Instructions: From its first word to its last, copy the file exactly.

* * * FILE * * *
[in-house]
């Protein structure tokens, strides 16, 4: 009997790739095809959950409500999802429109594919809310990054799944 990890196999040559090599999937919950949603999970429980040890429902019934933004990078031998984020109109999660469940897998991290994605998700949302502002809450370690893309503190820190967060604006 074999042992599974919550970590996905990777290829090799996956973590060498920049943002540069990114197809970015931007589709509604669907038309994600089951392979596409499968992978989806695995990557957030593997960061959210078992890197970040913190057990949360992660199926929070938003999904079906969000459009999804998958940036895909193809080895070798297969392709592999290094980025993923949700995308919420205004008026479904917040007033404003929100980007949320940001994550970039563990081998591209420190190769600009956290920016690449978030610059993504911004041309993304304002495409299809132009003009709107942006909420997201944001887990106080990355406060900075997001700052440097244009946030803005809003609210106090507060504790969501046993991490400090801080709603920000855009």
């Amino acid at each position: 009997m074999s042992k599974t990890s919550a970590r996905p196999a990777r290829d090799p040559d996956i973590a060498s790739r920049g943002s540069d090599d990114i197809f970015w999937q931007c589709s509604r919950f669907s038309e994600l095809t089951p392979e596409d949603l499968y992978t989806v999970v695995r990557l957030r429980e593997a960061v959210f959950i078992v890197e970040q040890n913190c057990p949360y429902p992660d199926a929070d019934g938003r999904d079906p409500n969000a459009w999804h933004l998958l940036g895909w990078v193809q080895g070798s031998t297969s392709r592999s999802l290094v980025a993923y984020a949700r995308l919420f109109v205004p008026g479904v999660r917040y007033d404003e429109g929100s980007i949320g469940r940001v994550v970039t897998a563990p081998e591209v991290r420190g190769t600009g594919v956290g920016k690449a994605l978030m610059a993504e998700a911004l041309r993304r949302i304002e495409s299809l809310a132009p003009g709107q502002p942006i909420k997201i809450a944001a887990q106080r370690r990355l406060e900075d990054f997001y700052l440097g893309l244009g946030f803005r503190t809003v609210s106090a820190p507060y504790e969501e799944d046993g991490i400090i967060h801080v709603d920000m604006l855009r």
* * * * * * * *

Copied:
[in-house]
């Protein structure tokens, strides 16, 4: 009997790739095809959950409500999802429109594919809310990054799944 990890196999040559090599999937919950949603999970429980040890429902019934933004990078031998984020109109999660469940897998991290994605998700949302502002809450370690893309503190820190967060604006 074999042992599974919550970590996905990777290829090799996956973590060498920049943002540069990114197809970015931007589709509604669907038309994600089951392979596409499968992978989806695995990557957030593997960061959210078992890197970040913190057990949360992660199926929070938003999904079906969000459009999804998958940036895909193809080895070798297969392709592999290094980025993923949700995308919420205004008026479904917040007033404003929100980007949320940001994550970039563990081998591209420190190769600009956290920016690449978030610059993504911004041309993304304002495409299809132009003009709107942006909420997201944001887990106080990355406060900075997001700052440097244009946030803005809003609210106090507060504790969501046993991490400090801080709603920000855009």
């Amino acid at each position: 009997m074999s042992k599974t990890s919550a970590r996905p196999a990777r290829d090799p040559d996956i973590a060498s790739r920049g943002s540069d090599d990114i197809f970015w999937q931007c589709s509604r919950f669907s038309e994600l095809t089951p392979e596409d949603l499968y992978t989806v999970v695995r990557l957030r429980e593997a960061v959210f959950i078992v890197e970040q040890n913190c057990p949360y429902p992660d199926a929070d019934g938003r999904d079906p409500n969000a459009w999804h933004l998958l940036g895909w990078v193809q080895g070798s031998t297969s392709r592999s999802l290094v980025a993923y984020a949700r995308l919420f109109v205004p008026g479904v999660r917040y007033d404003e429109g929100s980007i949320g469940r940001v994550v970039t897998a563990p081998e591209v991290r420190g190769t600009g594919v956290g920016k690449a994605l978030m610059a993504e998700a911004l041309r993304r949302i304002e495409s299809l809310a132009p003009g709107q502002p942006i909420k997201i809450a944001a887990q106080r370690r990355l406060e900075d990054f997001y700052l440097g893309l244009g946030f803005r503190t809003v609210s106090a820190p507060y504790e969501e799944d046993g991490i400090i967060h801080v709603d920000m604006l855009r």